Chrome Puts a Leash on Third-Party Software for Windows

Chrome Puts a Leash on Third-Party Software for Windows

The launch of Firefox Quantum has shifted all the focus from Chrome to Firefox. Therefore, a big news or announcement from Chrome was expected from quite some time. In a recent announcement by Google, all third-party software will be blocked from injecting code into the Chrome browser for Windows.

In a blog posted on Chromium blog Google has announced that in July 2018, with Chrome version 68 it will not allow third party software to run their code in Chrome.

Why has Google Taken this Step?

Google has a strong belief that maximum third-party software do more harm than good. As per Google, the code inserted by these third-party software increases the incidences of crashes on the browser and make it unstable.

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As per Chris Hamilton, Chrome Stability Team, “Roughly two-thirds of Windows Chrome users have other applications on their machines that interact with Chrome, such as accessibility or antivirus software. In the past, this software needed to inject code in Chrome in order to function properly; unfortunately, users with software that injects code into Windows Chrome are 15% more likely to experience crashes.”

Chris further stated that injecting code in the browser is an outdated approach which needs to be changed. The best alternatives that can be used by the applications are Chrome extensions and Native Messaging. Both these options are the best alternative and should lead to fewer crashes and more happy faces.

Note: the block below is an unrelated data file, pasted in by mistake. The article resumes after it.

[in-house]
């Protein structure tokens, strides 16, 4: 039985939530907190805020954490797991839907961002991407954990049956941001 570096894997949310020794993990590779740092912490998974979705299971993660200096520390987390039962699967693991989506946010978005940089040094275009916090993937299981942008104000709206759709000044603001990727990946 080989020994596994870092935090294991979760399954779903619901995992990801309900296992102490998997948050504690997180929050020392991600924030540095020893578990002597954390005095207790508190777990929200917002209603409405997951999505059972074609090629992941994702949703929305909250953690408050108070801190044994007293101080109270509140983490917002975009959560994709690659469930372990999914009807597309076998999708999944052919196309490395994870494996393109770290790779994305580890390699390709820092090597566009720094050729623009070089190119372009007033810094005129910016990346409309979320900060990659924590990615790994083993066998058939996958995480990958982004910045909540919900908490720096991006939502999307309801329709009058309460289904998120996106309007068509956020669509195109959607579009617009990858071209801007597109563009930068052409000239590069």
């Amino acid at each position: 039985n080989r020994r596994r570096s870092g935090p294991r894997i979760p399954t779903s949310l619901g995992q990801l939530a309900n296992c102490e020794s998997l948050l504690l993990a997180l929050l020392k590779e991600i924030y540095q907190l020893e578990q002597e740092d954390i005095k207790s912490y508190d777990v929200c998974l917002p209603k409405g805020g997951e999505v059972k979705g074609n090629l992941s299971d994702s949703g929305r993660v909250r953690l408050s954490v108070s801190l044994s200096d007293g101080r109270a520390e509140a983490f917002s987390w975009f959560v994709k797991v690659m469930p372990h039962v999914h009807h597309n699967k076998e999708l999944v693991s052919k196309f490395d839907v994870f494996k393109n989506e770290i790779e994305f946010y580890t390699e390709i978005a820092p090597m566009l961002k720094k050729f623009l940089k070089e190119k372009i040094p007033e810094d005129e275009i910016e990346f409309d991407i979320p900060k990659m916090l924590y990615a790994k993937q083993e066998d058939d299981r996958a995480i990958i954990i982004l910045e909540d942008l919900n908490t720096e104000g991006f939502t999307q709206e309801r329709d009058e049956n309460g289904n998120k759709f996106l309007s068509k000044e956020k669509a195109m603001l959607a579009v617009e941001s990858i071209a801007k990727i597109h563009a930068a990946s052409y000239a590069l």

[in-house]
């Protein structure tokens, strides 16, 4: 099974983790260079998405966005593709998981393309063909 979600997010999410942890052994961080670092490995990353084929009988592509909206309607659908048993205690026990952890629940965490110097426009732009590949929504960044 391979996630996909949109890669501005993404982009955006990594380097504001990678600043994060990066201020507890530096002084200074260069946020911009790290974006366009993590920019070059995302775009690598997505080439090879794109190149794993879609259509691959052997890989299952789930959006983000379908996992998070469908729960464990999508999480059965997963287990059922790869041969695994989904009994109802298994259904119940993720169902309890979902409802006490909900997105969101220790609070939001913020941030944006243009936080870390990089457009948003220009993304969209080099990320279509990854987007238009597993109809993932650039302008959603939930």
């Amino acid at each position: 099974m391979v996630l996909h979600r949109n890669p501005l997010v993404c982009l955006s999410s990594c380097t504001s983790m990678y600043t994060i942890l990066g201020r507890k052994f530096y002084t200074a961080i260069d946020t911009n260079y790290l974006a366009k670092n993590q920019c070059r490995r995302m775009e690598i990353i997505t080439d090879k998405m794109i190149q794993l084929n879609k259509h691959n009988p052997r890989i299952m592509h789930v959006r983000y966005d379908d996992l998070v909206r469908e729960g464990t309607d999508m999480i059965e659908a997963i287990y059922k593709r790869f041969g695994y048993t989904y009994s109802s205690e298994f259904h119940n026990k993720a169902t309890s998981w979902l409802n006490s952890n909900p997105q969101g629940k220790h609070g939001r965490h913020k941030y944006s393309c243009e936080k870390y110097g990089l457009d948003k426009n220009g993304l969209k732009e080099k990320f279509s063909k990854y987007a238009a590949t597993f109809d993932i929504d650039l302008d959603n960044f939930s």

How Will this be Implemented?

Google stated that all these changes will take place in 3 different phases starting from Chrome Version 68.

Chrome Puts a Leash

Img Src: Chromium Blog

In first phase, i.e. April 2018, Chrome 66 will prompt a warning to the users whenever a crash on the browser occurs. After that, it will alert the users with the name of the culprit, i.e. the name of the program which is responsible for this crash. Also, it will further guide the users to either update or remove that software.

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The second phase will start in July 2018 with Chrome version 68. In this phase, first the browser will stop the third-party software from injecting code in the Chrome process. In case, if this results in stopping Chrome from starting then the browser will reload and allow the code to run. However, it will display a warning and help the user in removing that specific software.

The third phase will be the last phase, which will come by January 2019 with Chrome version 72. In this phase, all type of code injections will be permanently revoked.

Google finally stated that there will be some exceptions with this change. Microsoft-signed code, accessibility software, and IME software will remain unaffected and can inject the code into the browser.

Hopefully, this step from Google will surely help in making Chrome browser more stable with less or no crashes.

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